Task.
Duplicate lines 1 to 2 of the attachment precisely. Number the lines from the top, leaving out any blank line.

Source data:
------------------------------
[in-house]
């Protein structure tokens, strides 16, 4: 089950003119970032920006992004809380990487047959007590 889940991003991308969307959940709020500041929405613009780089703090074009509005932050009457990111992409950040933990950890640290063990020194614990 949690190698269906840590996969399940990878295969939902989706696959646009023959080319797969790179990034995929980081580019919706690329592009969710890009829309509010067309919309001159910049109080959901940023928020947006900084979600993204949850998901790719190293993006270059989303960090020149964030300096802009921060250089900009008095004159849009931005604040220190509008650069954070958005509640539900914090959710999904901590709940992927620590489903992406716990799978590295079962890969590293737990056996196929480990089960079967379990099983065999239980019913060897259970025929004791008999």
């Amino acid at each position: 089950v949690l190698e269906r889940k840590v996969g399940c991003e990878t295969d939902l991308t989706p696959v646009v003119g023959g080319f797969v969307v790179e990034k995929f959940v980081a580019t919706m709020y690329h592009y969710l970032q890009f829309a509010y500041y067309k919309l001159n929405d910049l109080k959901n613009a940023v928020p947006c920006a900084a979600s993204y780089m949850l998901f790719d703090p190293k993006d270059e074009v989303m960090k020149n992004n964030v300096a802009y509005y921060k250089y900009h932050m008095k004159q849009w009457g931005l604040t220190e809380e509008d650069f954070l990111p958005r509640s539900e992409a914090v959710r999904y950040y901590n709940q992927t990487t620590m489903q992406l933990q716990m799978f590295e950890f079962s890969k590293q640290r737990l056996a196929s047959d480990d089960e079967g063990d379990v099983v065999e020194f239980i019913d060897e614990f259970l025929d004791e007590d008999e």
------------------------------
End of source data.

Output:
[in-house]
């Protein structure tokens, strides 16, 4: 089950003119970032920006992004809380990487047959007590 889940991003991308969307959940709020500041929405613009780089703090074009509005932050009457990111992409950040933990950890640290063990020194614990 949690190698269906840590996969399940990878295969939902989706696959646009023959080319797969790179990034995929980081580019919706690329592009969710890009829309509010067309919309001159910049109080959901940023928020947006900084979600993204949850998901790719190293993006270059989303960090020149964030300096802009921060250089900009008095004159849009931005604040220190509008650069954070958005509640539900914090959710999904901590709940992927620590489903992406716990799978590295079962890969590293737990056996196929480990089960079967379990099983065999239980019913060897259970025929004791008999």